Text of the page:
On the fourth season of the TV show "The Office," the team dealt with "Dunder Mifflin Infinity," an initiative at the company to become more tech-savvy.
Big surprise: The team was pretty inept at it.
In real life, technology decisions are no laughing matter for small or growing businesses--but it's easy to worry you'll be as inept as Michael, Ryan and the rest of the folks from the show.
Everyone understands that technology is necessary for an organization to grow and compete. But how do you know you're investing in the right technology--hardware, software and apps--that will serve your business needs and won't be obsolete in six months?
Here are eight tips for making smart decisions and mitigating risks:
1. Have a plan
When you're starting a business, you have a lot to consider--and actively planning your technology spend should be at or near the top of the list.
Think of everything from point of sale to accounting to inventory to customer acquisition and retention... and how devices, apps and services will specifically fill those needs.
If your purchases are based on a solid plan, dollars will go much farther in the long run.
2. Get a second opinion
Find a trusted technology expert with expertise in your field or the tech you plan to use, and have him or her validate your plans. A second opinion can help uncover unforeseen costs and assure that you've chosen the right stuff.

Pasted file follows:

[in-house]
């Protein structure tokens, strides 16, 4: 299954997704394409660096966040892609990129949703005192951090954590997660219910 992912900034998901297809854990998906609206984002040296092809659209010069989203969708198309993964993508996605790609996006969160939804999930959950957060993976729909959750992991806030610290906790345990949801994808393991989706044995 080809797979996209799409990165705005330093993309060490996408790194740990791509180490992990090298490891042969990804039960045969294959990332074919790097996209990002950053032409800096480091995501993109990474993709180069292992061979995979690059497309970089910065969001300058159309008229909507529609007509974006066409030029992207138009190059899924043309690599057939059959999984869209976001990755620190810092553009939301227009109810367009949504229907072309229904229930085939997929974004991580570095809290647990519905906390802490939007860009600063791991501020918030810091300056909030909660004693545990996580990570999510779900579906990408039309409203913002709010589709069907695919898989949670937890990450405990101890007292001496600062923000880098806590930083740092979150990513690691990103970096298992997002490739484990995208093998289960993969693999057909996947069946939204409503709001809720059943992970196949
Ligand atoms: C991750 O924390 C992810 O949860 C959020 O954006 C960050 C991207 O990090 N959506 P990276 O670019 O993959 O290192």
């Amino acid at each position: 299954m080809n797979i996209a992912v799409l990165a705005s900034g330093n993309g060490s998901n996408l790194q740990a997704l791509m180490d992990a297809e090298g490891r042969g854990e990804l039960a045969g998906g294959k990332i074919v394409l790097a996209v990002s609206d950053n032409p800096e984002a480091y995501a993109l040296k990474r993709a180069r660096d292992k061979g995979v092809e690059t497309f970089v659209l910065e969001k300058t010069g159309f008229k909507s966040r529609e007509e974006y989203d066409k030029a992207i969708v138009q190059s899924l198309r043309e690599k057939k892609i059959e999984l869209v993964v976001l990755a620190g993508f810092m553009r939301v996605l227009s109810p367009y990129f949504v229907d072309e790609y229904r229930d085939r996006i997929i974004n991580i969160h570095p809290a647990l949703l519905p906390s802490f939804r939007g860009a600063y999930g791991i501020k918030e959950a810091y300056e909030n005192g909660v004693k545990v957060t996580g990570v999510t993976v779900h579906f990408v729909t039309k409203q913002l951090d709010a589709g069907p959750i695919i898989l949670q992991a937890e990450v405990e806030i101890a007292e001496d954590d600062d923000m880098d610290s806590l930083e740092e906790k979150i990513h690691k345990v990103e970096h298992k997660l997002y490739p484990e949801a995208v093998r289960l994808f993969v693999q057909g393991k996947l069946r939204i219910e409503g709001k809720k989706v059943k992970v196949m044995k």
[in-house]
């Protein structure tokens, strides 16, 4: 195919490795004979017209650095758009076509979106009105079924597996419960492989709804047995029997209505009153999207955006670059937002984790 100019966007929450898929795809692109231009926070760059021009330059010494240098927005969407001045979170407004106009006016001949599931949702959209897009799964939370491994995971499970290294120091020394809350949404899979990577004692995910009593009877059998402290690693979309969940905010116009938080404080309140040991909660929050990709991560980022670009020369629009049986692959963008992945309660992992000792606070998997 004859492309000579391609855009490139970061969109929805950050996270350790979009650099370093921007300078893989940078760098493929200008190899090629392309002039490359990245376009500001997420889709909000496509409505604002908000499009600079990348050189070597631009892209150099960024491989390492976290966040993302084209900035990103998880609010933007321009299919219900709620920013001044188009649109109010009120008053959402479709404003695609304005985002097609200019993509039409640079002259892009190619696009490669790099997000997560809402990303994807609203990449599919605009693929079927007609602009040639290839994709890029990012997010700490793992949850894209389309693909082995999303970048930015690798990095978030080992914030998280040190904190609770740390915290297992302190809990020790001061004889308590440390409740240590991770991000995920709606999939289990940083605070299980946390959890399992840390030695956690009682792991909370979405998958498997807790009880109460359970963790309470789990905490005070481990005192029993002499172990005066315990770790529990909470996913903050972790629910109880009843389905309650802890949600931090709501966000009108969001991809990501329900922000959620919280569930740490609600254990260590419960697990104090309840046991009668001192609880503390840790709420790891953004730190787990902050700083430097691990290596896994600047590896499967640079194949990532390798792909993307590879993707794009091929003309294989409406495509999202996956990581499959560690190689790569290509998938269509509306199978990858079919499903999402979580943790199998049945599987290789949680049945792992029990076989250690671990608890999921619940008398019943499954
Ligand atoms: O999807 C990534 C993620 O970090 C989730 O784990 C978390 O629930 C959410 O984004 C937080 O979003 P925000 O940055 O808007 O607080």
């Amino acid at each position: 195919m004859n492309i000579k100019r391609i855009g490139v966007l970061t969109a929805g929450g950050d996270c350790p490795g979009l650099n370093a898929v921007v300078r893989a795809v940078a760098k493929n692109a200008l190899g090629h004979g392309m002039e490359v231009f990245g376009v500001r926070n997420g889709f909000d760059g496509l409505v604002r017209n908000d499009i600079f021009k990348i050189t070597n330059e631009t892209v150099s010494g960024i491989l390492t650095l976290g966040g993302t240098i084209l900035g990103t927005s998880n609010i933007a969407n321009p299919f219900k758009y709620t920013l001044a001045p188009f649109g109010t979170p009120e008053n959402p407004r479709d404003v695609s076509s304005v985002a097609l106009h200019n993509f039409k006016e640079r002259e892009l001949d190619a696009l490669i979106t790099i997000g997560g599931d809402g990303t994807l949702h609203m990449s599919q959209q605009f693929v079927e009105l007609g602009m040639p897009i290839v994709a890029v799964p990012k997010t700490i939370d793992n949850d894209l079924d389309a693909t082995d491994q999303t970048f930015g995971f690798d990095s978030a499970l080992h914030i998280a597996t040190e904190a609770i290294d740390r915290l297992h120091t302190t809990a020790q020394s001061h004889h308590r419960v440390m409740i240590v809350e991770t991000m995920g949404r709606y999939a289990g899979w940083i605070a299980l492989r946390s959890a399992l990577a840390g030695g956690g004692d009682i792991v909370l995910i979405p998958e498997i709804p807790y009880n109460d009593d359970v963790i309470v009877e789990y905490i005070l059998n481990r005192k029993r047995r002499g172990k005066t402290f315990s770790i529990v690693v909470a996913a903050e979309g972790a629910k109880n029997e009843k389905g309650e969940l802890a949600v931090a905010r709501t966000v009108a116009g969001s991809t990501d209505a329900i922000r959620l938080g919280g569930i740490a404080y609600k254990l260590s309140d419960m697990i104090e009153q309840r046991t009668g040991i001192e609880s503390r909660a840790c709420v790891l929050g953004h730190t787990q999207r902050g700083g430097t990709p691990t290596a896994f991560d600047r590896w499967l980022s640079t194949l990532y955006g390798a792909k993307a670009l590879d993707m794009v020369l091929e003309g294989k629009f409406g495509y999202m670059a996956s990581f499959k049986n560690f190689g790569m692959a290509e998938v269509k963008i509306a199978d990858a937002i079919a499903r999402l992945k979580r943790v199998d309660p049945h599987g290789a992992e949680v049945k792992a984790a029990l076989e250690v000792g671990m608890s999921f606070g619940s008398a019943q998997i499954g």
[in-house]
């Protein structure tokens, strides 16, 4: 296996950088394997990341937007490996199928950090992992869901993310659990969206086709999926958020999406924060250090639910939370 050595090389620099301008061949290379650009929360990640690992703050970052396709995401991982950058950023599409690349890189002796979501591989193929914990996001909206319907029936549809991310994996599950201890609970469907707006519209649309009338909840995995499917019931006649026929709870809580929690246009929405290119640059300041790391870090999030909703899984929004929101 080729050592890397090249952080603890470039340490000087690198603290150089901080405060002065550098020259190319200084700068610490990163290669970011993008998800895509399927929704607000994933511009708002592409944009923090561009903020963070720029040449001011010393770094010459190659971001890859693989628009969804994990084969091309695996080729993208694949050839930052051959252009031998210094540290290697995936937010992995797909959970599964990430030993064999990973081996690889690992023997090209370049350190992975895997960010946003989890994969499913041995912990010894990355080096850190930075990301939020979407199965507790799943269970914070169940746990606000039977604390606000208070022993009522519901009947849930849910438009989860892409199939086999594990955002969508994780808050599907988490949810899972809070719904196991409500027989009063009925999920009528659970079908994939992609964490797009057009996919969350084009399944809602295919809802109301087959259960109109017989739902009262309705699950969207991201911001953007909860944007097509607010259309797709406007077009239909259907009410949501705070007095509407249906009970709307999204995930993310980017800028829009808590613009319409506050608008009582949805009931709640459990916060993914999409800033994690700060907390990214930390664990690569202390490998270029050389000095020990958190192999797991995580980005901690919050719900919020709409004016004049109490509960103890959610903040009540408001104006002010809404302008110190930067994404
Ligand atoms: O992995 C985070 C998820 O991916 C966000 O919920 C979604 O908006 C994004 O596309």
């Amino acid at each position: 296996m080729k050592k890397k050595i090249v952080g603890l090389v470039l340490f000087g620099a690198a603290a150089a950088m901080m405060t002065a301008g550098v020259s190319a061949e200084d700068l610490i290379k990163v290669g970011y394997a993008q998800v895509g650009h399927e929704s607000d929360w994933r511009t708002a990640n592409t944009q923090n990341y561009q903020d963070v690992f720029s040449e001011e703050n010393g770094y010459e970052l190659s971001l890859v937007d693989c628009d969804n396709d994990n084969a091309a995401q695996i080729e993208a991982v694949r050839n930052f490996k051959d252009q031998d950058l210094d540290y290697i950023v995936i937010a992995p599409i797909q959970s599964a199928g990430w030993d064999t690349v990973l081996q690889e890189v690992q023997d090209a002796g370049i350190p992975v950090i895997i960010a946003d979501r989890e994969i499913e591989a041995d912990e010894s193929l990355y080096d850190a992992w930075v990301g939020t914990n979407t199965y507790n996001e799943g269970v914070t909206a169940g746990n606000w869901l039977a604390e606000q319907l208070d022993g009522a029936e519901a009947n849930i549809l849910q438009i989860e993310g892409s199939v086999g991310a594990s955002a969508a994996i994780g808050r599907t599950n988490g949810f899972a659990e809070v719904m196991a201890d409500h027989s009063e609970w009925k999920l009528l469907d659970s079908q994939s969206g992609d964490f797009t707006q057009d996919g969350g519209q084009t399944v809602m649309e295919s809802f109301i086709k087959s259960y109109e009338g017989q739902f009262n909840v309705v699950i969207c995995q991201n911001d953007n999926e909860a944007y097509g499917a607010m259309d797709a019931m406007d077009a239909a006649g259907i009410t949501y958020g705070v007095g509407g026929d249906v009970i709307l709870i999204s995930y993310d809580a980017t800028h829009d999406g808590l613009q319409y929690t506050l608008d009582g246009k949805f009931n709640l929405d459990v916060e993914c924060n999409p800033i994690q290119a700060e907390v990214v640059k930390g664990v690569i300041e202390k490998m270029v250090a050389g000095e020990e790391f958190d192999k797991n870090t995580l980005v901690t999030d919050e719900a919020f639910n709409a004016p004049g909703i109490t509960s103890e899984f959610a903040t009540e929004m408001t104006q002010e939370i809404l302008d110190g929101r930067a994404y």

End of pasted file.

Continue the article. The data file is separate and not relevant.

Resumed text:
3. Don't spend too much
The old adage that you get what you pay for isn't as accurate as it used to be.
These days, you can have access to inexpensive and heavily customized solutions for not a lot of cash. The cloud and Software as a Service has led to apps and portals that basically do almost anything you might want, at a fraction of the cost of traditional solutions of the past.
4. Don't buy equipment if you don't have to
Putting your apps and data in the cloud will help keep your network environment simple and restrain costs.
When you buy hardware, for the most part, your environment will be easier to manage if you run on a single platform, with a consistent look and feel for each device.
The core infrastructure of your network, which includes routers, wireless access points and switches, should be as standard and vanilla as possible. This provides flexibility in hiring vendors.
Standard tools are also usually inexpensive.
6. Make sure tools are interoperable
Exports of critical sales information can't always be imported into QuickBooks. Various tools need to be able to intercommunicate to keep from having staff needlessly waste time entering data repeatedly. Make sure each aspect your workflows work with the next.
7. Check out the vendors
You can feel safe buying gear from Linksys, which is part of Cisco. A three-month-old company with no track record, not so much.
You want to feel confident that the company stands by its product, won't trick you with unexpected costs and offers top-notch support.
8. Decide how you will use technology to find new customers
For new companies, finding new customers determines whether they live or die. Every technology purchase must support that objective, whether it's tools that help sales people more productive or digital investments to build brand awareness.
By following these eight tips, you can stretch your budget and make smart technology investments that help you stay ahead of the competition. And, not look like the dummies on "The Office."